SmaRt homES, Older adUlts, and caRegivers: Facilitating social aCceptance and negotiating rEsponsibilities [RESOURCE]
Smart home technology is advancing and proliferating. In caregiving, they could be a crucial resource in solving the looming caregiver shortage. But what are the needs, wishes and concerns of the Swiss population around new technologies in caregiving? That is our focus.
The RESOURCE project investigates the different aspects of that question. Led by the Institute of Bio- and Medical Ethics of the University of Basel (PD Dr. Tenzin Wangmo) and the Institut et Haute Ecole de la Santé La Source (Prof. Delphine Roulet Schwab), this project brings together partners from universities in Western and German-speaking Switzerland, from different cultural backgrounds, different age groups, and different roles in the field of caregiving and technology.
A plethora of already available smart home technology exists that could be used by older adults to help them remain independent and allow them to age-in-place for a longer period of time. At the same time, both formal and informal caregivers still provide their services mostly without much smart home assistance. Thus, an important potential for help, both for the care recipients and the care receivers, is little used. Therefore, the first goal of this study is to identify the knowledge gaps and obstacles, in order to unfold this potential.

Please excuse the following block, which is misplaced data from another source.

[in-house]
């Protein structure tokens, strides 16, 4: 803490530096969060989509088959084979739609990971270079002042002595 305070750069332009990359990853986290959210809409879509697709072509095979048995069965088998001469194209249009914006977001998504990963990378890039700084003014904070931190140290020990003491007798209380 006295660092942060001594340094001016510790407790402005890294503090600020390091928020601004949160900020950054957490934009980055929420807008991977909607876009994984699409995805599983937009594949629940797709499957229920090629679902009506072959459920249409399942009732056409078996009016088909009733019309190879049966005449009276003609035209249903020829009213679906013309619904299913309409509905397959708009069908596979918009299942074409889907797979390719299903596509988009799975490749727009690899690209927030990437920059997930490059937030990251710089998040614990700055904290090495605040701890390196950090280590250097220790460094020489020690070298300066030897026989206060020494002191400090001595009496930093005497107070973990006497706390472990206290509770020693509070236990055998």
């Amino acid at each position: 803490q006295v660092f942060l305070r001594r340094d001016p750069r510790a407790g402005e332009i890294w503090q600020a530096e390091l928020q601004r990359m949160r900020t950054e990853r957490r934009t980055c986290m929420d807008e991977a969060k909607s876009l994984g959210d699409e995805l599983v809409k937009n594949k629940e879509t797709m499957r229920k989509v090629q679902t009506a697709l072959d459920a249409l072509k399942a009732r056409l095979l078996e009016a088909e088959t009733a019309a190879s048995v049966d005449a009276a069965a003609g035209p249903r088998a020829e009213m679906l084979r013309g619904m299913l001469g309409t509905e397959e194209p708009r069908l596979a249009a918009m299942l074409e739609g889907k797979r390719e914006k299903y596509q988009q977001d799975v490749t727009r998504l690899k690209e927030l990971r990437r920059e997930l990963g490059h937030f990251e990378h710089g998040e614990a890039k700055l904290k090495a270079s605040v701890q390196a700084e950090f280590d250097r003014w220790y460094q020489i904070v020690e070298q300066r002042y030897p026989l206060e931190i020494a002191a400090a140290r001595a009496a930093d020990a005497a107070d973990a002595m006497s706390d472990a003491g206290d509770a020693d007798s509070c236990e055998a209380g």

Nevertheless, with newer technologies and technologies becoming more complex, several ethical and social issues are raised. This is why the second goal of this study is to investigate where these issues lie, whom they concern, and how they could be mitigated.
Both of these goals will be achieved through the use of interviews with concerned stakeholders, comprising older adults, professional caregivers and their informal caregivers / family members. In case you would like to participate in the study, please do not hesitate to contact us: email@example.com
The results of this study will not only benefit the academic field in regards to research in caregiving. We will also reinforce our cooperation with the private sector of caregiving and smart homes, and disseminate our findings there. Furthermore, we hope that the interested public will also find our work useful. Therefore, we will continuously put information from our study and literature on the topic on this website.
Lastly, we will organize implementation workshops where stakeholders from academia and the private sector will come together to discuss the results of this project within the overall knowledge that is currently available. We hope to advance the use of smart home technology in an ethically and socially beneficial way. Members of the public may also attend our implementation workshops. We will disseminate information on this website. Thus, please stay tuned.
Currently, we are recuriting informal caregivers. Find the German flyer here.
If you are considering participating, please contact firstname.lastname@example.org (for German-speaking persons or email@example.com (for French-speaking persons).
Institute for Biomedical Ethics
Institute for Biomedical Ethics